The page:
The Court began its discussion of the substantive issue by confirming the general common law rule that an employment contract of indefinite duration may be legally terminated at the pleasure of either party at any time. It observed that many States, including Maryland, had, by statute, "engrafted exceptions upon the terminable at will doctrine" and precluded discretionary discharges in certain instances, referring, by way of example, to art. 49B, § 16(a)(1) (precluding discharge based on race, etc.), art. 89, § 43 (precluding discharge for reporting violations of the Occupational Safety and Health law), art. 101, § 39A (precluding discharge for filing a workmen's compensation claim), Comm.Law art., § 15-606 (precluding discharge because of an attachment of the employee's wages), and Cts. & Jud.Proc. art., §§ 8-105 and 8-401 (precluding discharge because of the employee's jury service). The Court noted, however, that Adler's discharge, for which he sought recompense, "was not specifically prohibited by any Maryland statute"; he was seeking an additional "judicial exception" to the terminable at will doctrine "to permit an at will employee, discharged in a manner that contravenes public policy, to maintain a cause of action for abusive or wrongful discharge against his former employer." 291 Md. at 35-36, 432 A.2d 464.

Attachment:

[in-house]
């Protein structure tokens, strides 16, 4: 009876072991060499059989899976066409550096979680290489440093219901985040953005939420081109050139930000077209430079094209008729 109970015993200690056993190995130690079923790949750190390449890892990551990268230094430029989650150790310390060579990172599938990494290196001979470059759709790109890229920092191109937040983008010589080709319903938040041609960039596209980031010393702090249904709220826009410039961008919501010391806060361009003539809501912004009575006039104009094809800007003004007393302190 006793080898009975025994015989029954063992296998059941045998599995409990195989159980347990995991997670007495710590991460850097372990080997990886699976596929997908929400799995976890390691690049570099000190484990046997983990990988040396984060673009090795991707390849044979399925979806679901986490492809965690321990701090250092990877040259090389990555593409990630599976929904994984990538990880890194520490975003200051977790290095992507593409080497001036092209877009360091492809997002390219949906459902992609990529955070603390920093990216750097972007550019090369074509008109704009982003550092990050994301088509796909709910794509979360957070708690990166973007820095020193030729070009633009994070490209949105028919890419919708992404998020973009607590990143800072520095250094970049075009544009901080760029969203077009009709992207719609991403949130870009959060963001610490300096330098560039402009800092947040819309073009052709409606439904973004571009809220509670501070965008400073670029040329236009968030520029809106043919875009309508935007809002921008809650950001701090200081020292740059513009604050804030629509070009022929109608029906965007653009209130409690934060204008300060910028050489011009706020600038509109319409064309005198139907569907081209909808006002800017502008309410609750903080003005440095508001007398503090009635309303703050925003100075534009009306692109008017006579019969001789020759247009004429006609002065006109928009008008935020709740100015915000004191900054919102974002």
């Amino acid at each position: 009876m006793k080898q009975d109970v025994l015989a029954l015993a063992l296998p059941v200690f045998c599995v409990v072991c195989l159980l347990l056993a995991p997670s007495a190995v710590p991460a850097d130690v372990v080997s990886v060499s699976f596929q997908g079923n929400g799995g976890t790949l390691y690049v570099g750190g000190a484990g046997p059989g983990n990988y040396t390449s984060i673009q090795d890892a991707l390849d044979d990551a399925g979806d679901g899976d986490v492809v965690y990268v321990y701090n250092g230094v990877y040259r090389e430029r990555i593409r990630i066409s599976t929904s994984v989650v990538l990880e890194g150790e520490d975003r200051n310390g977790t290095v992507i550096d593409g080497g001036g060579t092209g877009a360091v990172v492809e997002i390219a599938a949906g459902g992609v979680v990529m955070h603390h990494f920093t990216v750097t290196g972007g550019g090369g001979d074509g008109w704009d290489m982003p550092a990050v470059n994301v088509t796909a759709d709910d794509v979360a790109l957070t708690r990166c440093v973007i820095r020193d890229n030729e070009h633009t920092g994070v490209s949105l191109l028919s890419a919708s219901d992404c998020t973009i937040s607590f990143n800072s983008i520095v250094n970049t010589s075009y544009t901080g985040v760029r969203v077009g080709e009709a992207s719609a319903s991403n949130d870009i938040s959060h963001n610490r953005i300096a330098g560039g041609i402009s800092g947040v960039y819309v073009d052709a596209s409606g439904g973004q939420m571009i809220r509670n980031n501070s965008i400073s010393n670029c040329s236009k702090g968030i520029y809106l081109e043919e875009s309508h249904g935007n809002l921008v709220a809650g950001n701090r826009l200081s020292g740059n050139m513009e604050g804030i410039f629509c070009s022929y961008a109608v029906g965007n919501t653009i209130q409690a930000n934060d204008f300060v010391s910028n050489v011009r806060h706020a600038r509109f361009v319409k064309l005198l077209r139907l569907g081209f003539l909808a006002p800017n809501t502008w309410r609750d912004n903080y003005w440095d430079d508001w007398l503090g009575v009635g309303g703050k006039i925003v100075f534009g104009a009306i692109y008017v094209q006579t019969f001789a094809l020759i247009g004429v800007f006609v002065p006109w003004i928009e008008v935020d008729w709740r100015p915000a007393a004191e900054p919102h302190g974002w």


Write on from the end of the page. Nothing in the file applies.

It was in that context that the Court considered the competing interests at stake--those of the employee, the employer, and society at large. From the employee's perspective, said the Court, the routine consequences of a discharge, though harsh, would not, of themselves, warrant a rule forbidding termination simply because the termination appeared wrongful to a court or jury. "On the other hand," it continued, "an at will employee's interest in job security, particularly when continued employment is threatened...